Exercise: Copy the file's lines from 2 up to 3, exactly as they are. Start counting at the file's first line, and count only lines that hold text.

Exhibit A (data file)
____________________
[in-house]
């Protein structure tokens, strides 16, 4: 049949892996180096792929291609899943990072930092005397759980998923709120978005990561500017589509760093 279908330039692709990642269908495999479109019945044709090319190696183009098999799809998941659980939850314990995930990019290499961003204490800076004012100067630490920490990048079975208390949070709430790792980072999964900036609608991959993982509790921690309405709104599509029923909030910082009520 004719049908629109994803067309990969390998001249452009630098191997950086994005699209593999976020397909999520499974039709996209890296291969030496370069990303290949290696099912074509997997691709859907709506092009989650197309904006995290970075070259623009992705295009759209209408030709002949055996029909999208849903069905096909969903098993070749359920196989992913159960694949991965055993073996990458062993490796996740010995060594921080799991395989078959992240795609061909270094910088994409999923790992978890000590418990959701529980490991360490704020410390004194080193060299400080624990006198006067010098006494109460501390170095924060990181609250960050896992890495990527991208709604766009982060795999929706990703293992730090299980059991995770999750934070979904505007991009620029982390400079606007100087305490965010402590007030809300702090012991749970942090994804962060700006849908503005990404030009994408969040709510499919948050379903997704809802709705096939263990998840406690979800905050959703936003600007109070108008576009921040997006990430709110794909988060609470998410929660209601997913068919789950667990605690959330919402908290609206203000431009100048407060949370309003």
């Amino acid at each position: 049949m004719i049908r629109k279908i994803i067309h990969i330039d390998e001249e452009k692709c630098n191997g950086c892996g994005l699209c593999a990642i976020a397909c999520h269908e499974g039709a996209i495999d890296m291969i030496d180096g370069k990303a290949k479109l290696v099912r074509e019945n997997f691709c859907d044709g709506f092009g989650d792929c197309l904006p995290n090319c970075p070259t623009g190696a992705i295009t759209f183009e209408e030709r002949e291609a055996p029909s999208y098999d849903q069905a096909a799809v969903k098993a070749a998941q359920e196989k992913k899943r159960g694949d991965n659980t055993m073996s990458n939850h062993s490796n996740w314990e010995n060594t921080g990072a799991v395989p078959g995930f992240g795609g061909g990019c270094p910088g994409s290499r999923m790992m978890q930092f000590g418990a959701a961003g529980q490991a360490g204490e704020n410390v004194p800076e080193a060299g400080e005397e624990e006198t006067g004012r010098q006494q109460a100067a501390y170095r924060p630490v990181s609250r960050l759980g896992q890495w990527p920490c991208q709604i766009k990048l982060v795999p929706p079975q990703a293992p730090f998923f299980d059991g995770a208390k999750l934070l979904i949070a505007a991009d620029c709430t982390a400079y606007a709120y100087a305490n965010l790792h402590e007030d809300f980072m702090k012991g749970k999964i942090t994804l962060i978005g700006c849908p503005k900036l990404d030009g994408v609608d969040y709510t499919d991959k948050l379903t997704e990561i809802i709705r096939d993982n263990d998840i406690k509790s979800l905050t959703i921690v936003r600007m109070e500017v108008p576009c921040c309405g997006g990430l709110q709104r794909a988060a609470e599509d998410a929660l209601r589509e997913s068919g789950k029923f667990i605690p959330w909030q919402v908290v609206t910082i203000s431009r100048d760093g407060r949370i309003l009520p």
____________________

């Protein structure tokens, strides 16, 4: 049949892996180096792929291609899943990072930092005397759980998923709120978005990561500017589509760093 279908330039692709990642269908495999479109019945044709090319190696183009098999799809998941659980939850314990995930990019290499961003204490800076004012100067630490920490990048079975208390949070709430790792980072999964900036609608991959993982509790921690309405709104599509029923909030910082009520 004719049908629109994803067309990969390998001249452009630098191997950086994005699209593999976020397909999520499974039709996209890296291969030496370069990303290949290696099912074509997997691709859907709506092009989650197309904006995290970075070259623009992705295009759209209408030709002949055996029909999208849903069905096909969903098993070749359920196989992913159960694949991965055993073996990458062993490796996740010995060594921080799991395989078959992240795609061909270094910088994409999923790992978890000590418990959701529980490991360490704020410390004194080193060299400080624990006198006067010098006494109460501390170095924060990181609250960050896992890495990527991208709604766009982060795999929706990703293992730090299980059991995770999750934070979904505007991009620029982390400079606007100087305490965010402590007030809300702090012991749970942090994804962060700006849908503005990404030009994408969040709510499919948050379903997704809802709705096939263990998840406690979800905050959703936003600007109070108008576009921040997006990430709110794909988060609470998410929660209601997913068919789950667990605690959330919402908290609206203000431009100048407060949370309003």
């Amino acid at each position: 049949m004719i049908r629109k279908i994803i067309h990969i330039d390998e001249e452009k692709c630098n191997g950086c892996g994005l699209c593999a990642i976020a397909c999520h269908e499974g039709a996209i495999d890296m291969i030496d180096g370069k990303a290949k479109l290696v099912r074509e019945n997997f691709c859907d044709g709506f092009g989650d792929c197309l904006p995290n090319c970075p070259t623009g190696a992705i295009t759209f183009e209408e030709r002949e291609a055996p029909s999208y098999d849903q069905a096909a799809v969903k098993a070749a998941q359920e196989k992913k899943r159960g694949d991965n659980t055993m073996s990458n939850h062993s490796n996740w314990e010995n060594t921080g990072a799991v395989p078959g995930f992240g795609g061909g990019c270094p910088g994409s290499r999923m790992m978890q930092f000590g418990a959701a961003g529980q490991a360490g204490e704020n410390v004194p800076e080193a060299g400080e005397e624990e006198t006067g004012r010098q006494q109460a100067a501390y170095r924060p630490v990181s609250r960050l759980g896992q890495w990527p920490c991208q709604i766009k990048l982060v795999p929706p079975q990703a293992p730090f998923f299980d059991g995770a208390k999750l934070l979904i949070a505007a991009d620029c709430t982390a400079y606007a709120y100087a305490n965010l790792h402590e007030d809300f980072m702090k012991g749970k999964i942090t994804l962060i978005g700006c849908p503005k900036l990404d030009g994408v609608d969040y709510t499919d991959k948050l379903t997704e990561i809802i709705r096939d993982n263990d998840i406690k509790s979800l905050t959703i921690v936003r600007m109070e500017v108008p576009c921040c309405g997006g990430l709110q709104r794909a988060a609470e599509d998410a929660l209601r589509e997913s068919g789950k029923f667990i605690p959330w909030q919402v908290v609206t910082i203000s431009r100048d760093g407060r949370i309003l009520p």